Summary: From the parables of the lost possessions as told by Jesus, this sermon draws several important messages including a call to unbelievers to get out of their lost status and come to Jesus Christ, and also a challenge to believers to aggressively participat
LOST BUT FOUND
Text: Luke 15: 1 – 36 (KJV)
Pastor Zacch Olorunnipa
Losing and finding things is a life long phenomenon even form the Biblical times. For example, in Leviticus 6: 1-4 God spoke to Moses and said anyone who finds a lost item and lie about it has committed sin. In Deuteronomy 22: 1-3 it is instructed that a person who finds any of his brother’s lost possessions must restore them. When Saul was sent to find the lost asses of his father Kish, he did not only get the news that the asses had been found, he also got anointed (by Prophet Samuel) as the first king of Israel (1 kings 9:1 to 10:1). Do you know there could be a miracle tied to that which you have lost? Keep the search on. As the Bible says “…we know that all things work together for good to them that love God, to them who are the called according to his purpose” (Rom. 8:28).
A loss occurs when an item is missing. The missing item may take various forms and values. It could be tangible or intangible like missed opportunity. Tangible losses may be in form of money, house, car, bicycles, food, clothing, pen, animal, human beings, etc. I remember when my daughter was about 4 years old and got missing in a departmental store where she went shopping with her mother. While her mom was busy looking for her all over the store, my little smart girl went to the customer service section crying and screamed “my mom is missing”. Thank God for the lost and found unit, my wife and daughter were reunited. That brought great joy to my wife and the rest of the family when later we had the episode. Whatever you have lost in life, I pray that you will recover and your joy will increase in Jesus name.
There could be no loss greater than that of a person’s soul. The primary reason Jesus came into the world was to find lost souls. He declared “I am not sent but unto the lost sheep of the house of Israel” (Matt. 15:24). His efforts to reach out to sinners drew a lot of accusations and criticisms from his stark enemies, particularly the Sadducees and Pharisees. The focus of this sermon is on one of those wrongful indictments and how Jesus handled it with a parable. The parable has three dimensions - the lost sheep, the lost silver and the lost son (Lk. 15: 1-32). Jesus Christ used this parable (or these parables) to counter the accusation of his enemies and to shut their mouths. In this season, God will give you words of wisdom to conquer your accusers and to shut up their mouths in Jesus name.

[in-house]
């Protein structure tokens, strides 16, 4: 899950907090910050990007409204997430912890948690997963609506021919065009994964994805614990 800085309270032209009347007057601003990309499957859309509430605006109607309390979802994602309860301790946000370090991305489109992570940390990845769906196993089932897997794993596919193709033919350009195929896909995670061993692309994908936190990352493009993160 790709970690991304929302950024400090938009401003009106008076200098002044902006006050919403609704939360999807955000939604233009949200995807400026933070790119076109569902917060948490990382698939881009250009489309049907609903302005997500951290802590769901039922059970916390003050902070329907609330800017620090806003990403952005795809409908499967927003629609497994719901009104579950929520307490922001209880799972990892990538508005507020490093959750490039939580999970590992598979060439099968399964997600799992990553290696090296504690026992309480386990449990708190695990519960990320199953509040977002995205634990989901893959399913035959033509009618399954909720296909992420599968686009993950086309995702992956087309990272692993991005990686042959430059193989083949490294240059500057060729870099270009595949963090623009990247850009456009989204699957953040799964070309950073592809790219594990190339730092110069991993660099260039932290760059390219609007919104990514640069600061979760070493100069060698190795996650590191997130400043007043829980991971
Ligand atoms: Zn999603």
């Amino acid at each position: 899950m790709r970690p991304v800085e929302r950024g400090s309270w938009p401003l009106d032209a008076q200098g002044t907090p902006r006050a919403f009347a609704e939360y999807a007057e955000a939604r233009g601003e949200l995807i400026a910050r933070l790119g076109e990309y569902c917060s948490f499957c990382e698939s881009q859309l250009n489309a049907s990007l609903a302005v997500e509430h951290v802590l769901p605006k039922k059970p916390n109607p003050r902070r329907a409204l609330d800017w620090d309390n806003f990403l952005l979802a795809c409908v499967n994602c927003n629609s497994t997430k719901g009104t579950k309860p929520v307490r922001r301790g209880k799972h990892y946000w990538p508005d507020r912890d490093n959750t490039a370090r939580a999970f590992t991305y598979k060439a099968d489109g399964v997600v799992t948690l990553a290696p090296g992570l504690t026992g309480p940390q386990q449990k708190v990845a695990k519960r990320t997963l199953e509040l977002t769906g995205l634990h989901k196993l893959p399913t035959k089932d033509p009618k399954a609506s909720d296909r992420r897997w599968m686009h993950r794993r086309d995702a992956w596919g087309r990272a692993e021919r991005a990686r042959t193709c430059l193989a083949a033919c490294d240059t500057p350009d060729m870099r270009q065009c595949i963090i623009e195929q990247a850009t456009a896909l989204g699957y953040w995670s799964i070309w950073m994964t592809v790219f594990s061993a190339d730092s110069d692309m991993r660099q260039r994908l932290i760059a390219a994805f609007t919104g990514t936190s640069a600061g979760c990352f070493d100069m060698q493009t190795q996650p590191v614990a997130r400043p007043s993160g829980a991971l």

Let us examine these parables in terms of the following outline:
(1) The Missing Possessions of the Parables
(2) The Mathematical Progression in the Parables
(3) The Marvelous Parties of the Parables
(4) The Main Messages of the Parables.
I pay that the Holy Spirit will enlighten our wisdom as we proceed in Jesus name.
1. The Missing Possessions
When Jesus was accused of receiving and eating with sinners he answered with three parables each of which involved the loss of something precious. The first 2 parables each came in form of a question. The first question goes like this, “What man of you, having an hundred sheep, if he lose one of them, doth not leave the ninety and nine in the wilderness, and go after that which is lost, until he find it” (Lk. 15: 4). The second question posed goes thus “Either what woman having ten pieces of silver, if she lose one piece, doth not light a candle, and sweep the house, and seek diligently till she find it?” (Lk. 15:8). Jesus Christ provided the right answers to these questions indicating that in each case the owner of the lost property (sheep or silver coin) would rejoice and celebrate after finding that which was lost. Educating his audience further, Jesus Christ pointed out that, as the sheep owner and the coin owner rejoiced and celebrated on finding the lost items, so will there be celebration in heaven in the presence of angels over one sinner that repents.
The third parable, as told by Jesus, is what is typically called the parable of the prodigal son in which a father lost the younger of his two sons (Lk. 15: 11 – 32). Perhaps signifying that human beings are more important than animals and money, Jesus Christ devoted approximately three times more space (7 verses as opposed to 22 verses) to discussing this third dimension than the first two combined. As the parable goes, it was the younger son who came to the father and demanded to be given his portion of inheritance. A few days after the father consented, the prodigal son packed his things and left home (for a far country) where he wasted his resources with riotous living. After he has wasted all his sources and due to a great famine that ensued, survival became a big problem for the young man. He took a job feeding pigs and went so low as to be competing with the pigs in eating the husks fed to them. Though the prodigal son knew it was abominable for a Jew to be in contact with pigs, he has gotten himself so messed up that he had no other choice than to tend and share pigs’ feed.